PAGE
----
Indian farmers burnt copies of the government’s new agricultural laws on Wednesday, pressing on with their protest against the reforms despite a
decision by the Supreme Court to postpone implementation while their grievances are heard.
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Tens of thousands of farmers have been camped on the outskirts of the capital, New Delhi, for almost two months, protesting against what they say are laws designed to benefit large private buyers at the expense of growers.
India’s farmer protests prompt top court to stay implementation of new farm laws
Indian PM Modi calls farmer protests politically motivated
India’s Punjab state looking into whether protesting farmers sabotaged telecom towers
The government led by Prime Minister Narendra Modi denies this, saying the legislation is required to reform an agricultural sector beset by waste.
At several protest sites on Wednesday, farmers threw copies of the three new laws on bonfires lit for the Hindu Lohri mid-winter festival.
“These laws are not in farmers’ interests,” said Gursevak Singh, 32, one of the protesters involved in the burning at a protest site in Ghaziabad, a satellite city of New Delhi.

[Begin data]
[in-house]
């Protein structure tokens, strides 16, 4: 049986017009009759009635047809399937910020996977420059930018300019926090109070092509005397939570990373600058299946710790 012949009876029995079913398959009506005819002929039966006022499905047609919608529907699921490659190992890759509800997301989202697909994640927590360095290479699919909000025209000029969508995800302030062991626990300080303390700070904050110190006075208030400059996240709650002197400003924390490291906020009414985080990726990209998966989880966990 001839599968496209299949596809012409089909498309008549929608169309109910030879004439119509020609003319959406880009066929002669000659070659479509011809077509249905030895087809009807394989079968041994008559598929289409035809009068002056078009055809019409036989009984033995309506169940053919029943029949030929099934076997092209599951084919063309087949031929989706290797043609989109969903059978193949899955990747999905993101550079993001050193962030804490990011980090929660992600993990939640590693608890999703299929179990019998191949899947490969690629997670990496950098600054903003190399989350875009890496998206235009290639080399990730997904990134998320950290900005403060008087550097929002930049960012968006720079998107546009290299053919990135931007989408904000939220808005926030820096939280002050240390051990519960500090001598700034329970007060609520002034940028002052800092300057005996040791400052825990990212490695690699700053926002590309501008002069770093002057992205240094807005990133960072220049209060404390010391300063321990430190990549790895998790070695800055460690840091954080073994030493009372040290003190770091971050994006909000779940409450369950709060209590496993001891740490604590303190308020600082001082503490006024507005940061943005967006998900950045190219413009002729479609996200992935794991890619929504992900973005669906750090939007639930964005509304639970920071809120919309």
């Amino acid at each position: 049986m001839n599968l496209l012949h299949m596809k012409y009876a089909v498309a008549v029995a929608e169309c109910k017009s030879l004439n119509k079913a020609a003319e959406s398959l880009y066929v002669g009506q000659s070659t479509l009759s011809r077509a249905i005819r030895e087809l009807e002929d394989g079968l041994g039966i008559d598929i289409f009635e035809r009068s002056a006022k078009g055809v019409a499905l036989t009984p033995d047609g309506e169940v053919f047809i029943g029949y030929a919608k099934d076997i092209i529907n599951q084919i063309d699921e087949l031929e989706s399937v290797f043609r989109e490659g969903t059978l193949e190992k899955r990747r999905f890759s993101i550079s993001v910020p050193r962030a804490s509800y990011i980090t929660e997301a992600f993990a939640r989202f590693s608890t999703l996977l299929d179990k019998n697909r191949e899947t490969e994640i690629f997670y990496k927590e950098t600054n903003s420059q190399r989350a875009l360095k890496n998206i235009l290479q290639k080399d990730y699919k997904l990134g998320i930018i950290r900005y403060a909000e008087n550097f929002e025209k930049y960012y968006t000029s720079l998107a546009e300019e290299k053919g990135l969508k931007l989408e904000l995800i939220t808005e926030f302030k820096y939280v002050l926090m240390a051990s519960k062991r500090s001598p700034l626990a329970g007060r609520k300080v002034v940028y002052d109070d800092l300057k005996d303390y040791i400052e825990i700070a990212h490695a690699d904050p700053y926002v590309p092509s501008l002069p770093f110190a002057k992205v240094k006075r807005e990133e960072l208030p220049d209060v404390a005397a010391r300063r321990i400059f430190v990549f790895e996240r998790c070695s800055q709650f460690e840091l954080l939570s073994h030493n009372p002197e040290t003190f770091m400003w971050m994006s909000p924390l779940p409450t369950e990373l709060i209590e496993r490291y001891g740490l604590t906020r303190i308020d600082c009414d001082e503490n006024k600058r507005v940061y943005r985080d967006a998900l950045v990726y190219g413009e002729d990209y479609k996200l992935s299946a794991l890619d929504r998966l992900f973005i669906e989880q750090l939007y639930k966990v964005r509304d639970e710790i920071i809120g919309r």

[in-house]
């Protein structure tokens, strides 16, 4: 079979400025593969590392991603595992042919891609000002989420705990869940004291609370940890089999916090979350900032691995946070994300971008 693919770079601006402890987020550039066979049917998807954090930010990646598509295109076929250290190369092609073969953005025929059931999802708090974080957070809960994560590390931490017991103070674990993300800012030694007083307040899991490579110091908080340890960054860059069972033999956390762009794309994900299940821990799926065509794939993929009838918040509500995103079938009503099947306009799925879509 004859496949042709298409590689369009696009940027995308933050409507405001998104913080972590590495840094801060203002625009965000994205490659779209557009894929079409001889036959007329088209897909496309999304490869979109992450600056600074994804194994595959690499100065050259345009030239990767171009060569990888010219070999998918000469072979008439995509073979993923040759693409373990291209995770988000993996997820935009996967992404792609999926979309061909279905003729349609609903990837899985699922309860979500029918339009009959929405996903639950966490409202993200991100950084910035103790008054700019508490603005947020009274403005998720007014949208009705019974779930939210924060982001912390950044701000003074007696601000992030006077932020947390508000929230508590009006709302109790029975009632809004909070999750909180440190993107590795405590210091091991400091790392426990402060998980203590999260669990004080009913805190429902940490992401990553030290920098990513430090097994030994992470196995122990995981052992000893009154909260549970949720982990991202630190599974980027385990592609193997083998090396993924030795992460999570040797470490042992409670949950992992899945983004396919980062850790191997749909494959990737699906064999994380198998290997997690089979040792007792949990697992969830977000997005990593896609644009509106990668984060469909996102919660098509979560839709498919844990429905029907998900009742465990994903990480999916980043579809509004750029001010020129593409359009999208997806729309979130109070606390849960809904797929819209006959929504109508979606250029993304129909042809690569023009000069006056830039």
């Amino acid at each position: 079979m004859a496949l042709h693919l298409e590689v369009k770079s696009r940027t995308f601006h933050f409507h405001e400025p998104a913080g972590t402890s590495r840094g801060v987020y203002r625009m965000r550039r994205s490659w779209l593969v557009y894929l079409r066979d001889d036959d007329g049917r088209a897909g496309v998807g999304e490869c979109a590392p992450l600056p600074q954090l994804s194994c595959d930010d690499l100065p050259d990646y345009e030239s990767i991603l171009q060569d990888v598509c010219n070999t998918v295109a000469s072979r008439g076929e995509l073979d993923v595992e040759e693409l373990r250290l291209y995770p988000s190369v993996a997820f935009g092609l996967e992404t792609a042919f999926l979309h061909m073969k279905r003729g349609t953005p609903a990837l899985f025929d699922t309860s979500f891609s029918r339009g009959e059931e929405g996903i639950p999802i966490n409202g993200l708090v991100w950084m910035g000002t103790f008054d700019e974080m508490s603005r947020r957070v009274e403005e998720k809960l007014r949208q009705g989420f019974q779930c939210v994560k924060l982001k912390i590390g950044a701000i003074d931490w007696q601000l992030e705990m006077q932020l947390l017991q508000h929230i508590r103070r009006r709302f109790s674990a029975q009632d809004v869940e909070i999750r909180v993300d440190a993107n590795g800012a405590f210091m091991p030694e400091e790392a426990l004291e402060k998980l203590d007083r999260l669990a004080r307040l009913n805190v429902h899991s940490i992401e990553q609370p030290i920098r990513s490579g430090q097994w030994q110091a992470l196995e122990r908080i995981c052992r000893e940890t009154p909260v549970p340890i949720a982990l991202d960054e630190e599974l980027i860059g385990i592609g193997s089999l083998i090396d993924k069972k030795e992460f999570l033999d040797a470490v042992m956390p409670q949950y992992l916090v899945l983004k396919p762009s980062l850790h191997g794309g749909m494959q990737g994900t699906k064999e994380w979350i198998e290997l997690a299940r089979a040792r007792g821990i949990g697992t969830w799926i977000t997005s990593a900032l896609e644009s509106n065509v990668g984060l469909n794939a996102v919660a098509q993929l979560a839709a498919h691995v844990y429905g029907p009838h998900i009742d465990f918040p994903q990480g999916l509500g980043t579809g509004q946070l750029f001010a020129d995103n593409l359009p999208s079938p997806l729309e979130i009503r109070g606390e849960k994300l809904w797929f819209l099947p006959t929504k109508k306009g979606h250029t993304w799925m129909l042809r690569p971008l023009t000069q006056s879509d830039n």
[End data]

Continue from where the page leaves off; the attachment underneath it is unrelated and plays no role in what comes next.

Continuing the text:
“We want the government to use their brains and repeal these laws.”
Unrest among India’s estimated 150 million farmers represents one of the biggest challenges to Modi’s rule since his Bharatiya Janata Party won a second term in power in 2019.
One of the BJP’s coalition partners resigned when the laws were first introduced in September, and the issue risks uniting India’s often-fractioned opposition.
India’s Supreme Court on Tuesday ordered a temporary suspension of the laws while a four-member committee looks into the protesters’ grievances.
But farm leaders have refused to cooperate with the committee and say they will intensify their protests, including around Republic Day celebrations in the capital later this month.
“We expect to mobilize up to two million farmers across the country on January 26,” Kulwant Singh Sandhu, general secretary of Jamhuri Kisan Sabha, one of the main farm unions, told Reuters.
Farmers have consistently called for the total repeal of the laws, though the government says there is “no question” of this happening.
Eight rounds of talks have failed to break the deadlock. The two sides are next due to meet on Friday.
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